Comparative Comparative C C
example 3 black toner (c)
Comparative Comparative C D
example 4 black toner (d)
Example 10 Cyan toner (J) A A
Comparative Comparative D D
example 5 black toner (e)
Comparative Comparative C D
example 6 black toner (f)

EXAMPLE 11

The fixing device of the image forming apparatus used in Example 1 was replaced by a film-type heat pressure means as shown in FIG. 3, which was not provided with a separation claw or an application means for an offset preventing liquid.

A heat resistant endless film used was a polyimide film of a thickness of 60 μm having a low-resistance release layer, consist of polytetrafluoroethylene (PTFE) containing conductive substances dispersed, at a contact surface with the transfer material. A pressing roller used was provided with: a stainless steel metal core (manufactured by SUS Co., Ltd.) which was primary treated; an elastic layer of a dimethyl silicone rubber foam; a primer layer; and a surface layer of a PTFE tube having a thickness of 20 μm.

Further, inside the heat resistant endless film was arranged with a low heat capacity linear heating medium containing a heating medium prepared by screen-printing a heat generating resistor on a heater substrate and provided with a heat resistant surface protection layer. The surface temperature of the fixing roller was adjusted to 170° C. during an operation of the heat pressure means. Further, the heating medium and the pressing roller were pressed with a contact pressure of 98 N (10 kgf) through the heat resistant endless film, to thereby form a nip portion of a width of 5 mm.

A process cartridge of the image forming apparatus was charged with the toner (G) obtained through the “Production example 7”. A print out test was conducted similar as in Example 1 at a print out speed of 12 sheets (A4 size)/minute, to thereby evaluate the matching of the obtained printed out image with the image forming apparatus provided with the heat pressure means or the like. As a result, satisfactory results were obtained.

EXAMPLE 12

The fixing device of the image forming apparatus used in Example 1 was replaced by an electromagnetic induction-type heat pressure means as shown in FIG. 4, which was not provided with a separation claw or an application means for an offset preventing liquid.

A heat resistant endless film had a 3 layer structure consisting of: a resistor layer which generates heat through electromagnetic induction using a cylindrical nickel film of a thickness of 50 μm; and an elastic layer composed of dimethyl silicone rubber and a release layer composed of PFA on an outer peripheral surface of the resistor layer. On the other hand, a pressing roller used was provided with: a stainless steel metal core (manufactured by SUS Co., Ltd.) which was primary treated; an elastic layer of a dimethyl silicone rubber foam; a primer layer; and a surface layer of a PFA tube having a thickness of 50 μm.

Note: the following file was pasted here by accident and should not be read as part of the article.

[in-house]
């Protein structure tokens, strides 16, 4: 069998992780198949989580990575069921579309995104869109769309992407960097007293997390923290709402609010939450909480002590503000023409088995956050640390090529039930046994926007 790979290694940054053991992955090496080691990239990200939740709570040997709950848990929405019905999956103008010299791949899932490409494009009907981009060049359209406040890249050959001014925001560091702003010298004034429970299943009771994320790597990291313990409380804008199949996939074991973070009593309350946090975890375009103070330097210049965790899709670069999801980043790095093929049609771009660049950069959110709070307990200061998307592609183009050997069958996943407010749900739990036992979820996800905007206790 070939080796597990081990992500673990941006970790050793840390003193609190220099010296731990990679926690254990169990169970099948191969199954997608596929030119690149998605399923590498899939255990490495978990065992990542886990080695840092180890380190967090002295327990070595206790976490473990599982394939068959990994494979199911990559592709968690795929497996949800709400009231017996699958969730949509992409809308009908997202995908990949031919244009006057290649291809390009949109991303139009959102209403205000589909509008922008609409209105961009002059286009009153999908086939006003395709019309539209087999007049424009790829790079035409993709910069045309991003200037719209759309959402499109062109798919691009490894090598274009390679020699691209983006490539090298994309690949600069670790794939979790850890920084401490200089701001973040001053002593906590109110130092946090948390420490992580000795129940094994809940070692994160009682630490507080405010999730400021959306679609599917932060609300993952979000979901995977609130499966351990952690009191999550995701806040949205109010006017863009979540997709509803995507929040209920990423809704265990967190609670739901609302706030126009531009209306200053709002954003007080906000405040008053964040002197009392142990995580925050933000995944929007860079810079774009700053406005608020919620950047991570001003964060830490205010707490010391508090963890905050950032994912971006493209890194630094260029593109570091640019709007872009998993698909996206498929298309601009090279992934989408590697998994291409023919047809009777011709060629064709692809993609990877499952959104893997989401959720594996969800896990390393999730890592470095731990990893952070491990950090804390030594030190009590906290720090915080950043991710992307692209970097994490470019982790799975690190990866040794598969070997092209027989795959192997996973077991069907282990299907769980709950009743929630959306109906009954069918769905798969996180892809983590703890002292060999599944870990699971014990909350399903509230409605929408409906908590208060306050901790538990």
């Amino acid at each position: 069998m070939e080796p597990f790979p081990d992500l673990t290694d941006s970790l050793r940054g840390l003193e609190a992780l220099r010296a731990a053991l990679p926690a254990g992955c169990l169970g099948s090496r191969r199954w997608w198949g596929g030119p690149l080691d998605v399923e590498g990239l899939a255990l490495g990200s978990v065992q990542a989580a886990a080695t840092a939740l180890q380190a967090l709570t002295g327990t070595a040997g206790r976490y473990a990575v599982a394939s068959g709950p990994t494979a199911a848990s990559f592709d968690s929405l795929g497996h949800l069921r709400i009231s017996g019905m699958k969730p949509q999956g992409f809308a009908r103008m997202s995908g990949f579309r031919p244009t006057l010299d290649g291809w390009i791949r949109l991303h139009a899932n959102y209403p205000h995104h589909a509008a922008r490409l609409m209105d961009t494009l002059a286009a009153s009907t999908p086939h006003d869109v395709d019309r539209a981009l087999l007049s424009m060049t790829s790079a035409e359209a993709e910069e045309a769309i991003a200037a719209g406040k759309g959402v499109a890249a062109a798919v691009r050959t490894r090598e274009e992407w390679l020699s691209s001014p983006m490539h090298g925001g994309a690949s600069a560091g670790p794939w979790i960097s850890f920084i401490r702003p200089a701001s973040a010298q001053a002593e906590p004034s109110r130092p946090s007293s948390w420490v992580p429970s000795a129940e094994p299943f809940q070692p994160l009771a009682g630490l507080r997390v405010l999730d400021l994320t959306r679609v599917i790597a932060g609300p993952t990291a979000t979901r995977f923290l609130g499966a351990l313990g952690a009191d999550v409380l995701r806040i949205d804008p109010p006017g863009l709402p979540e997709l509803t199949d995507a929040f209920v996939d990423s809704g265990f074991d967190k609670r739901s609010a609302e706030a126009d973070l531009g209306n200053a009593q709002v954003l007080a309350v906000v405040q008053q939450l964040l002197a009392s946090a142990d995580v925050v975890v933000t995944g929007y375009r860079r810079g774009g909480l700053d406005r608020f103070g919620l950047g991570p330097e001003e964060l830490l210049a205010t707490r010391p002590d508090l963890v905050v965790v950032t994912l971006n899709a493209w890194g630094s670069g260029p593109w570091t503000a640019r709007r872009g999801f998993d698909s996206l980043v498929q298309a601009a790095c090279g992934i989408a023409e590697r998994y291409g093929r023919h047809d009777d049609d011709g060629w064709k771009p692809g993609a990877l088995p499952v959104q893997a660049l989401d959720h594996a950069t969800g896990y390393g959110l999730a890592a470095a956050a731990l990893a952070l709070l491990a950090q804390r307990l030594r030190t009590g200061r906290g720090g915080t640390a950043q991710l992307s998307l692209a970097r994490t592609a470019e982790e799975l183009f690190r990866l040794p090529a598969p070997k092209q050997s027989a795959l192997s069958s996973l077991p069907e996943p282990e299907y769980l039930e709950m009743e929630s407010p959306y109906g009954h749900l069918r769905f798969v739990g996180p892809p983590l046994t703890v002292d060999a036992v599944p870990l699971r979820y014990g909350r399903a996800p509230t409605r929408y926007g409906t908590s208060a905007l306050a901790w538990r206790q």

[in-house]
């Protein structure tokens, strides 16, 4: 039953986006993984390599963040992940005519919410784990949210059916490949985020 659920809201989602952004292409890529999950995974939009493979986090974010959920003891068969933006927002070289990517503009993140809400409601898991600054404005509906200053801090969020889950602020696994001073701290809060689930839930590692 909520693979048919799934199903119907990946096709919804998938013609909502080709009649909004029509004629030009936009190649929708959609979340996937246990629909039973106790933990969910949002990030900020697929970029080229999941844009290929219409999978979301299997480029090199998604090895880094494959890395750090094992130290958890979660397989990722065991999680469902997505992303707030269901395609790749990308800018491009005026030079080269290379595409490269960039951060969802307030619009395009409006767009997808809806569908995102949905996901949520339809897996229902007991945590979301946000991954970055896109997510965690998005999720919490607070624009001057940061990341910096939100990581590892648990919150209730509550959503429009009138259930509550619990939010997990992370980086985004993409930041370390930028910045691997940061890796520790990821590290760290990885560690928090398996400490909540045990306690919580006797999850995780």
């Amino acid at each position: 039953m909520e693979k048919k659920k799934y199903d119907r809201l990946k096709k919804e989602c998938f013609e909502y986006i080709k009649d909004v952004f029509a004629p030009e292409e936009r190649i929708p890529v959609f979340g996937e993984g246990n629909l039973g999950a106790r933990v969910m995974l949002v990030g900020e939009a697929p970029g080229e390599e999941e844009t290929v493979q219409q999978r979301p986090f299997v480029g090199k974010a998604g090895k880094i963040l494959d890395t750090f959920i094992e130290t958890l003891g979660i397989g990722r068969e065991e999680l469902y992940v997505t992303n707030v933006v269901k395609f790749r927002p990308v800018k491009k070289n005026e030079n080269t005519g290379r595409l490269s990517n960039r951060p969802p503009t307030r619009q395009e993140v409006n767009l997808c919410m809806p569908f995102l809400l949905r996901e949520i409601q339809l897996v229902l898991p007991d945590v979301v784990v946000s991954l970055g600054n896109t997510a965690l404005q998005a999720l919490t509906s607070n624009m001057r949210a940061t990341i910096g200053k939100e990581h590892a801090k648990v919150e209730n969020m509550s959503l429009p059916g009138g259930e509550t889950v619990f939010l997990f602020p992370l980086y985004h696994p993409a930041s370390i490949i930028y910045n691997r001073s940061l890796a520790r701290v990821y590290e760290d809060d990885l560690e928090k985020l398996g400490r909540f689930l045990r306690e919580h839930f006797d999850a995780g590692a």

Further, inside the cylindrical heat resistant endless film was provided with magnetic field generating means and the surface temperature of the heat resistant endless film was set to 180° C. during an operation of the heat pressure means. Further, the magnetic field generating means and the pressing roller were pressed with a contact pressure of 245 N (25 kgf) through the heat resistant endless film, to thereby form a nip portion of a width of 6 mm.

The toner (G) obtained through the “production example 7” was put into a process cartridge of the image forming apparatus. A print out test was conducted similar to Example 1 at a monochrome mode at a print out speed of 12 sheets (A4 size)/minute, to thereby evaluate the matching of the obtained printed out image with the image forming apparatus (particularly the heat pressure). As a result, satisfactory results were obtained.

EXAMPLE 13

A print out test of graphic images was conducted at a full-color mode by replacing a toner inside a cyan toner cartridge of a commercially available full-color laser printer (“LBP-2510, manufactured by Canon Inc.) with the cyan toner (C) and by using the recycled paper “Recycle paper EN-100” and a transparency film (“OHP film CG3700”, available from SUMITOMO 3M Ltd.).

The obtained graphic images were excellent in color reproduction of secondary color involving the cyan color toner such as green color or blue color. Color gamut of the secondary color involving the cyan color toner such as green color and blue color were extended particularly when a full-color image formed on the transparent sheet was displayed as projected images on a white screen using an overhead projector.

As described above, the present invention provides a toner with a significantly improved dispersion state of the colorant in the toner particles by incorporating specific metallophthalocyanines and specific polymer ligands capable of coordinating with the metallophthalocyanine in the toner. As a result, a high-resolution and high-definition image can be acquired which expresses unprecedentedly high coloring power.

Further, the toner of the present invention is capable of being applied to various transfer materials and is capable of maintaining a satisfactory state without impairing performance of the image forming apparatus provided with a heat pressure fixing device or the like for a long period of time.

This invention being thus described, it will be obvious that same may be varied in various ways. Such variations are not to be regarded as departure from the spirit and scope of the invention, and all such modifications would be obvious for one skilled in the art intended to be included within the scope of the following claims.

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Referenced by
Citing PatentFiling datePublication dateApplicantTitle
US8574801Apr 27, 2012Nov 5, 2013Canon Kabushiki KaishaToner
US8609312Apr 27, 2012Dec 17, 2013Canon Kabushiki KaishaToner
Classifications
U.S. Classification430/124.34, 430/108.24
International ClassificationG03G9/08, G03G15/20, G03G9/087, G03G9/09
Cooperative ClassificationG03G9/08726, G03G9/0918, G03G9/0821, G03G9/0819, G03G9/0827
European ClassificationG03G9/08D, G03G9/08P, G03G9/09D6, G03G9/087B6, G03G9/08T